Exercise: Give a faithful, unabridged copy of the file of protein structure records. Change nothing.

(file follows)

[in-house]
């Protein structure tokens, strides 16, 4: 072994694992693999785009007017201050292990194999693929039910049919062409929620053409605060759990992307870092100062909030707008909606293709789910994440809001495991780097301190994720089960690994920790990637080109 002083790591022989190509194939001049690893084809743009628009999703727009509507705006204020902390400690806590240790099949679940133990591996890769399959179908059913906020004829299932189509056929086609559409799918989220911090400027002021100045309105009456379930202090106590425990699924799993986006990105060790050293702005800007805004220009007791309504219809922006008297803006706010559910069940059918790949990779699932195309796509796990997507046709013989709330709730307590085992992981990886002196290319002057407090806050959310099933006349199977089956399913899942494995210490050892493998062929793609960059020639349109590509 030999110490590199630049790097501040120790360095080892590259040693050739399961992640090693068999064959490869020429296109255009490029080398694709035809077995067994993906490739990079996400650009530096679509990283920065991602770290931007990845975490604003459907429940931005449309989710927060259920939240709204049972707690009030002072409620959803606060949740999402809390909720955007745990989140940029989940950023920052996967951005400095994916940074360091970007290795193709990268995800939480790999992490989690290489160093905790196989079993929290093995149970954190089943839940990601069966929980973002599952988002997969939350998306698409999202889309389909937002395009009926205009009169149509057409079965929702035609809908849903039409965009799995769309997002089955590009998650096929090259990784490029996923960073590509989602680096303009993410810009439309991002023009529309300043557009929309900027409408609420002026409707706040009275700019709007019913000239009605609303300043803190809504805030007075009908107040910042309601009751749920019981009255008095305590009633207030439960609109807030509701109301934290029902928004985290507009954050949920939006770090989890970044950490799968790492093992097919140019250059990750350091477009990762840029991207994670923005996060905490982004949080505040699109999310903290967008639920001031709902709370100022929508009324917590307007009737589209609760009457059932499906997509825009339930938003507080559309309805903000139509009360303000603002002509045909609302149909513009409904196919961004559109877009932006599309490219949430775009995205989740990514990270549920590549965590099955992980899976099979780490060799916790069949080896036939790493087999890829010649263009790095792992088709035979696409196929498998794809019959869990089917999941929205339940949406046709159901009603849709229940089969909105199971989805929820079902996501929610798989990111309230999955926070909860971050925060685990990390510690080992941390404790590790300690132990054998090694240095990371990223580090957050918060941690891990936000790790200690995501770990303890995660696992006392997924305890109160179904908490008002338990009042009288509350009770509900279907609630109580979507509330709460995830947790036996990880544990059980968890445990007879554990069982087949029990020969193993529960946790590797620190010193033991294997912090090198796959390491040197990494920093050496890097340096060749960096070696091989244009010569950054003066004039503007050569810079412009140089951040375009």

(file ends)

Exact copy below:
[in-house]
């Protein structure tokens, strides 16, 4: 072994694992693999785009007017201050292990194999693929039910049919062409929620053409605060759990992307870092100062909030707008909606293709789910994440809001495991780097301190994720089960690994920790990637080109 002083790591022989190509194939001049690893084809743009628009999703727009509507705006204020902390400690806590240790099949679940133990591996890769399959179908059913906020004829299932189509056929086609559409799918989220911090400027002021100045309105009456379930202090106590425990699924799993986006990105060790050293702005800007805004220009007791309504219809922006008297803006706010559910069940059918790949990779699932195309796509796990997507046709013989709330709730307590085992992981990886002196290319002057407090806050959310099933006349199977089956399913899942494995210490050892493998062929793609960059020639349109590509 030999110490590199630049790097501040120790360095080892590259040693050739399961992640090693068999064959490869020429296109255009490029080398694709035809077995067994993906490739990079996400650009530096679509990283920065991602770290931007990845975490604003459907429940931005449309989710927060259920939240709204049972707690009030002072409620959803606060949740999402809390909720955007745990989140940029989940950023920052996967951005400095994916940074360091970007290795193709990268995800939480790999992490989690290489160093905790196989079993929290093995149970954190089943839940990601069966929980973002599952988002997969939350998306698409999202889309389909937002395009009926205009009169149509057409079965929702035609809908849903039409965009799995769309997002089955590009998650096929090259990784490029996923960073590509989602680096303009993410810009439309991002023009529309300043557009929309900027409408609420002026409707706040009275700019709007019913000239009605609303300043803190809504805030007075009908107040910042309601009751749920019981009255008095305590009633207030439960609109807030509701109301934290029902928004985290507009954050949920939006770090989890970044950490799968790492093992097919140019250059990750350091477009990762840029991207994670923005996060905490982004949080505040699109999310903290967008639920001031709902709370100022929508009324917590307007009737589209609760009457059932499906997509825009339930938003507080559309309805903000139509009360303000603002002509045909609302149909513009409904196919961004559109877009932006599309490219949430775009995205989740990514990270549920590549965590099955992980899976099979780490060799916790069949080896036939790493087999890829010649263009790095792992088709035979696409196929498998794809019959869990089917999941929205339940949406046709159901009603849709229940089969909105199971989805929820079902996501929610798989990111309230999955926070909860971050925060685990990390510690080992941390404790590790300690132990054998090694240095990371990223580090957050918060941690891990936000790790200690995501770990303890995660696992006392997924305890109160179904908490008002338990009042009288509350009770509900279907609630109580979507509330709460995830947790036996990880544990059980968890445990007879554990069982087949029990020969193993529960946790590797620190010193033991294997912090090198796959390491040197990494920093050496890097340096060749960096070696091989244009010569950054003066004039503007050569810079412009140089951040375009």